While a portion of the Chicago media used Wednesday's spring training dugout spat between Carlos Silva and Aramis Ramirez as a chance to recall every incident in recent history in which a Cubs player lost his cool, I choose to view the incident as a healthy expression of passion from a couple of players who are pissed off about the team's performance.
I'm glad Silva and Ramirez are angry. We're still over four weeks away from Opening Day, but nobody on the Cubs should be pleased about committing 14 errors in their first four spring training games.
It appears that Silva took issue with the three errors - including one by Ramirez - that were made behind him in the first inning of Wednesday's Cactus League game against the Brewers in Maryvale. Ramirez rightly responded by telling Silva to take a look in the mirror - and to quit trying to show him and some of his teammates up in the open. Silva served up two homers in the six-run first.
Modern major league players are far too often content to wallow in mediocrity. Players of recent Cubs vintage like Todd Hundley, Corey Patterson, and Milton Bradley were perceived as guys who didn't give a shit. They either had an excuse for their poor performance or simply shrugged off their failures.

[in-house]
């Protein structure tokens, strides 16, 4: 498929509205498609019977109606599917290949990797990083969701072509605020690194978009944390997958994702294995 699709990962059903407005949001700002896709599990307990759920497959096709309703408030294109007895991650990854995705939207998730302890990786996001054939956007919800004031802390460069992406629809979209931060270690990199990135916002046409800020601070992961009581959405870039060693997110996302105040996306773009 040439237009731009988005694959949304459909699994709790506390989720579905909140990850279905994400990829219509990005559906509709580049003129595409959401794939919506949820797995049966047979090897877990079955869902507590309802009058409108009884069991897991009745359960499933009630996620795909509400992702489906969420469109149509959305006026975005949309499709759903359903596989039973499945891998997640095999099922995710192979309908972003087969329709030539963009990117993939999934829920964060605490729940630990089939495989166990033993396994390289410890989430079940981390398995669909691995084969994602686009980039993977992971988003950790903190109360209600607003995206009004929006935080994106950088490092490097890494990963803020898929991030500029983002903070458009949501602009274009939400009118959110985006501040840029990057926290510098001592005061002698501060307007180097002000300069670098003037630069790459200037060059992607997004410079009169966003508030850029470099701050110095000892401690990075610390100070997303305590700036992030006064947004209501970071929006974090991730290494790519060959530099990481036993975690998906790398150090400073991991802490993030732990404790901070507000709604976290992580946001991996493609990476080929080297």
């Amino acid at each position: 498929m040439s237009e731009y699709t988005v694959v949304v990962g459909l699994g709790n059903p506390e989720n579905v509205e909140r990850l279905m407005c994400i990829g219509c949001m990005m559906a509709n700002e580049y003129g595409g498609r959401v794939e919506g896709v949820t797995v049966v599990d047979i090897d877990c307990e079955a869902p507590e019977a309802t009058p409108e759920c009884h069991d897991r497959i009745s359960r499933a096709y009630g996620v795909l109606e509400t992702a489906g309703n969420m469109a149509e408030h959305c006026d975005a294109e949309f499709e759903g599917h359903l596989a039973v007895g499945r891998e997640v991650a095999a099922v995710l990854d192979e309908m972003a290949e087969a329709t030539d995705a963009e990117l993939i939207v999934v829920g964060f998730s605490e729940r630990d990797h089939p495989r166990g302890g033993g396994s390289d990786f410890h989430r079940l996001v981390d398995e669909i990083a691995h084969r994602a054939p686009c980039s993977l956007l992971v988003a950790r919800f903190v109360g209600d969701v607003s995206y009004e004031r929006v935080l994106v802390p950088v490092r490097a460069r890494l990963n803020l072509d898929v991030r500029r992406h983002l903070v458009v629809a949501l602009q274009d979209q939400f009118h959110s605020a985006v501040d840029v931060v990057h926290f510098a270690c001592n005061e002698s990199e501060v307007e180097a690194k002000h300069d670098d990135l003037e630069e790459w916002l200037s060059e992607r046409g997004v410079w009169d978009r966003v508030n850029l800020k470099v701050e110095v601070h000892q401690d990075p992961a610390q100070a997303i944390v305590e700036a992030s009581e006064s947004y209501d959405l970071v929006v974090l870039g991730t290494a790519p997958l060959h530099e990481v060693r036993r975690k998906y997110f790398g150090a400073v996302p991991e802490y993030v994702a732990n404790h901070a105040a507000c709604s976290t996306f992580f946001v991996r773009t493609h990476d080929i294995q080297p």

Remember how Lou Piniella was indicted last year after he shrugged off another Cubs loss and asked the media, "What am I supposed to do?"
I think these sort of spats are common on major league baseball teams, but unfortunately the Cubs seem to have a penchant for putting on displays of discontent in the open for all the world to see instead of in the clubhouse That is not professional.
I've never had a problem with a boss or co-worker calling me out, but I have had a problem with it when it's been done out in the open for the rest of the office to witness. Chew me out behind a closed door, please.
Bickering in the open, especially early in spring training, gives bored beat reporters some much-needed fodder for a few days. The reporters and their editors love controversy.
It's good that there is in Mike Quade's words, some "piss and vinegar" being expressed by the Cubs. We just don't need to see it.